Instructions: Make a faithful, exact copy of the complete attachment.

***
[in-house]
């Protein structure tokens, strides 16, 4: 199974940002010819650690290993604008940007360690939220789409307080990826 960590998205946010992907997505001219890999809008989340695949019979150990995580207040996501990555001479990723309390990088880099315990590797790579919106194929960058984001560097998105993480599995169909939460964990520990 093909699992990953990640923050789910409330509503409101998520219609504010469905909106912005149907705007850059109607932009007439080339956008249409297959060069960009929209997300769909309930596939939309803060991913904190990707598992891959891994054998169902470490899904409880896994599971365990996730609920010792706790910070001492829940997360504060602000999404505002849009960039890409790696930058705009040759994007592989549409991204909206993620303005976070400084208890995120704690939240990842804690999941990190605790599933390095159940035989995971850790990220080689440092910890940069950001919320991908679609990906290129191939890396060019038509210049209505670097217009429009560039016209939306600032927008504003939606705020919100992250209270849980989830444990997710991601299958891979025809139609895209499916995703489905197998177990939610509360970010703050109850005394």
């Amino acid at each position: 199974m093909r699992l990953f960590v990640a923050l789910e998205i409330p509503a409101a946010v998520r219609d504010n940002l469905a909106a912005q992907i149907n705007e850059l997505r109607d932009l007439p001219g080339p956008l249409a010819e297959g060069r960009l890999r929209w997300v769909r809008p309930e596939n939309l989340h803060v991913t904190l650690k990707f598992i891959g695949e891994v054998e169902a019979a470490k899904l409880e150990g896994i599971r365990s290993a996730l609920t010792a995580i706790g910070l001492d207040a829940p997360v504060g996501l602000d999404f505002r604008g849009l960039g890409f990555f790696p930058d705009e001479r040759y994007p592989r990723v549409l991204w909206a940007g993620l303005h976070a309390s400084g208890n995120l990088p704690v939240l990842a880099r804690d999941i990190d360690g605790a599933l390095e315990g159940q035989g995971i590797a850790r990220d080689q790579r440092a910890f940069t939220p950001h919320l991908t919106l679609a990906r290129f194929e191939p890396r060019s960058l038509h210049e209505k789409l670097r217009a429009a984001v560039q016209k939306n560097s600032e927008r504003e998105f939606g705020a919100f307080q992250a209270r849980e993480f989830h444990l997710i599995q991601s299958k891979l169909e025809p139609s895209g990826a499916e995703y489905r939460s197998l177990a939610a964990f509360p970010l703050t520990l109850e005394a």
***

[in-house]
């Protein structure tokens, strides 16, 4: 199974940002010819650690290993604008940007360690939220789409307080990826 960590998205946010992907997505001219890999809008989340695949019979150990995580207040996501990555001479990723309390990088880099315990590797790579919106194929960058984001560097998105993480599995169909939460964990520990 093909699992990953990640923050789910409330509503409101998520219609504010469905909106912005149907705007850059109607932009007439080339956008249409297959060069960009929209997300769909309930596939939309803060991913904190990707598992891959891994054998169902470490899904409880896994599971365990996730609920010792706790910070001492829940997360504060602000999404505002849009960039890409790696930058705009040759994007592989549409991204909206993620303005976070400084208890995120704690939240990842804690999941990190605790599933390095159940035989995971850790990220080689440092910890940069950001919320991908679609990906290129191939890396060019038509210049209505670097217009429009560039016209939306600032927008504003939606705020919100992250209270849980989830444990997710991601299958891979025809139609895209499916995703489905197998177990939610509360970010703050109850005394």
């Amino acid at each position: 199974m093909r699992l990953f960590v990640a923050l789910e998205i409330p509503a409101a946010v998520r219609d504010n940002l469905a909106a912005q992907i149907n705007e850059l997505r109607d932009l007439p001219g080339p956008l249409a010819e297959g060069r960009l890999r929209w997300v769909r809008p309930e596939n939309l989340h803060v991913t904190l650690k990707f598992i891959g695949e891994v054998e169902a019979a470490k899904l409880e150990g896994i599971r365990s290993a996730l609920t010792a995580i706790g910070l001492d207040a829940p997360v504060g996501l602000d999404f505002r604008g849009l960039g890409f990555f790696p930058d705009e001479r040759y994007p592989r990723v549409l991204w909206a940007g993620l303005h976070a309390s400084g208890n995120l990088p704690v939240l990842a880099r804690d999941i990190d360690g605790a599933l390095e315990g159940q035989g995971i590797a850790r990220d080689q790579r440092a910890f940069t939220p950001h919320l991908t919106l679609a990906r290129f194929e191939p890396r060019s960058l038509h210049e209505k789409l670097r217009a429009a984001v560039q016209k939306n560097s600032e927008r504003e998105f939606g705020a919100f307080q992250a209270r849980e993480f989830h444990l997710i599995q991601s299958k891979l169909e025809p139609s895209g990826a499916e995703y489905r939460s197998l177990a939610a964990f509360p970010l703050t520990l109850e005394a």